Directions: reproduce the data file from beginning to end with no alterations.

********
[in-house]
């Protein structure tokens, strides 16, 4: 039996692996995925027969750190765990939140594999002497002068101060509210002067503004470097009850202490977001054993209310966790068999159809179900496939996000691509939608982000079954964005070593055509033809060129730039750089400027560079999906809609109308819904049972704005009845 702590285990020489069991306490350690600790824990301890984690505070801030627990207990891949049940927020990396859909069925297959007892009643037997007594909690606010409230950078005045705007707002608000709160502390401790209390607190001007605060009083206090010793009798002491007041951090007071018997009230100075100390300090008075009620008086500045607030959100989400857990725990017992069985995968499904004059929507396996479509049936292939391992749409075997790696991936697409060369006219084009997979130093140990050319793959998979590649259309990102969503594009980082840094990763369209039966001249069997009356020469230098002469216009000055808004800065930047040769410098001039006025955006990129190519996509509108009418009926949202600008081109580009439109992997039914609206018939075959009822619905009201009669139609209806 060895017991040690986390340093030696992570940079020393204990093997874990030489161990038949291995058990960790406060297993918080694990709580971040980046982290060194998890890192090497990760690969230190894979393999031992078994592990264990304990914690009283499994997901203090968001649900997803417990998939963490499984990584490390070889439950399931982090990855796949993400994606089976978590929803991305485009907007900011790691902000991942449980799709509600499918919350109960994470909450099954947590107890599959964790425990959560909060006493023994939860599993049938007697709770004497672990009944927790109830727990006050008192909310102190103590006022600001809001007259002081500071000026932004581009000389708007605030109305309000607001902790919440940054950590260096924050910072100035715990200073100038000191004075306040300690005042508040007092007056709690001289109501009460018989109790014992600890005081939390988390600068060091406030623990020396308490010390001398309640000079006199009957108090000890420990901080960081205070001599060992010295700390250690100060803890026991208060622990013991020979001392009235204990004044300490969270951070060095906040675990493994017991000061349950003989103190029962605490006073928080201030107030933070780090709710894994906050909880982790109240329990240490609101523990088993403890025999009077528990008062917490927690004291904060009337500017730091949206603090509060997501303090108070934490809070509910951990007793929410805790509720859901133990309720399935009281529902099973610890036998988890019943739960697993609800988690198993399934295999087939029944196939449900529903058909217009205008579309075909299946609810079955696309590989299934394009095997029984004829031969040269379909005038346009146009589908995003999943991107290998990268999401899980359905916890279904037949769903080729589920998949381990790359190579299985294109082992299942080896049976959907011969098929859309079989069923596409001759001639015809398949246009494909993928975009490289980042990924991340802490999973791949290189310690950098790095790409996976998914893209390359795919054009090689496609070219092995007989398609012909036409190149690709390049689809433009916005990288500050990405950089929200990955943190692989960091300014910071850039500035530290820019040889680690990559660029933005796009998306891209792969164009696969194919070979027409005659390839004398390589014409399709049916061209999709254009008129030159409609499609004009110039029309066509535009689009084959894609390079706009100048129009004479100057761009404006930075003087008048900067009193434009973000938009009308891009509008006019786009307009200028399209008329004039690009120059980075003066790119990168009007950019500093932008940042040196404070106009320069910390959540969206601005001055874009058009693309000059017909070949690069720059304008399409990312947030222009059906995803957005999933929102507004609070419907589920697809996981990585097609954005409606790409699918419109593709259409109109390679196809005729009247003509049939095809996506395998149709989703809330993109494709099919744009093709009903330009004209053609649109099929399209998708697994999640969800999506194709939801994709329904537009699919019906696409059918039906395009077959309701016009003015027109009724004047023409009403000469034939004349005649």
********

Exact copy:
[in-house]
């Protein structure tokens, strides 16, 4: 039996692996995925027969750190765990939140594999002497002068101060509210002067503004470097009850202490977001054993209310966790068999159809179900496939996000691509939608982000079954964005070593055509033809060129730039750089400027560079999906809609109308819904049972704005009845 702590285990020489069991306490350690600790824990301890984690505070801030627990207990891949049940927020990396859909069925297959007892009643037997007594909690606010409230950078005045705007707002608000709160502390401790209390607190001007605060009083206090010793009798002491007041951090007071018997009230100075100390300090008075009620008086500045607030959100989400857990725990017992069985995968499904004059929507396996479509049936292939391992749409075997790696991936697409060369006219084009997979130093140990050319793959998979590649259309990102969503594009980082840094990763369209039966001249069997009356020469230098002469216009000055808004800065930047040769410098001039006025955006990129190519996509509108009418009926949202600008081109580009439109992997039914609206018939075959009822619905009201009669139609209806 060895017991040690986390340093030696992570940079020393204990093997874990030489161990038949291995058990960790406060297993918080694990709580971040980046982290060194998890890192090497990760690969230190894979393999031992078994592990264990304990914690009283499994997901203090968001649900997803417990998939963490499984990584490390070889439950399931982090990855796949993400994606089976978590929803991305485009907007900011790691902000991942449980799709509600499918919350109960994470909450099954947590107890599959964790425990959560909060006493023994939860599993049938007697709770004497672990009944927790109830727990006050008192909310102190103590006022600001809001007259002081500071000026932004581009000389708007605030109305309000607001902790919440940054950590260096924050910072100035715990200073100038000191004075306040300690005042508040007092007056709690001289109501009460018989109790014992600890005081939390988390600068060091406030623990020396308490010390001398309640000079006199009957108090000890420990901080960081205070001599060992010295700390250690100060803890026991208060622990013991020979001392009235204990004044300490969270951070060095906040675990493994017991000061349950003989103190029962605490006073928080201030107030933070780090709710894994906050909880982790109240329990240490609101523990088993403890025999009077528990008062917490927690004291904060009337500017730091949206603090509060997501303090108070934490809070509910951990007793929410805790509720859901133990309720399935009281529902099973610890036998988890019943739960697993609800988690198993399934295999087939029944196939449900529903058909217009205008579309075909299946609810079955696309590989299934394009095997029984004829031969040269379909005038346009146009589908995003999943991107290998990268999401899980359905916890279904037949769903080729589920998949381990790359190579299985294109082992299942080896049976959907011969098929859309079989069923596409001759001639015809398949246009494909993928975009490289980042990924991340802490999973791949290189310690950098790095790409996976998914893209390359795919054009090689496609070219092995007989398609012909036409190149690709390049689809433009916005990288500050990405950089929200990955943190692989960091300014910071850039500035530290820019040889680690990559660029933005796009998306891209792969164009696969194919070979027409005659390839004398390589014409399709049916061209999709254009008129030159409609499609004009110039029309066509535009689009084959894609390079706009100048129009004479100057761009404006930075003087008048900067009193434009973000938009009308891009509008006019786009307009200028399209008329004039690009120059980075003066790119990168009007950019500093932008940042040196404070106009320069910390959540969206601005001055874009058009693309000059017909070949690069720059304008399409990312947030222009059906995803957005999933929102507004609070419907589920697809996981990585097609954005409606790409699918419109593709259409109109390679196809005729009247003509049939095809996506395998149709989703809330993109494709099919744009093709009903330009004209053609649109099929399209998708697994999640969800999506194709939801994709329904537009699919019906696409059918039906395009077959309701016009003015027109009724004047023409009403000469034939004349005649």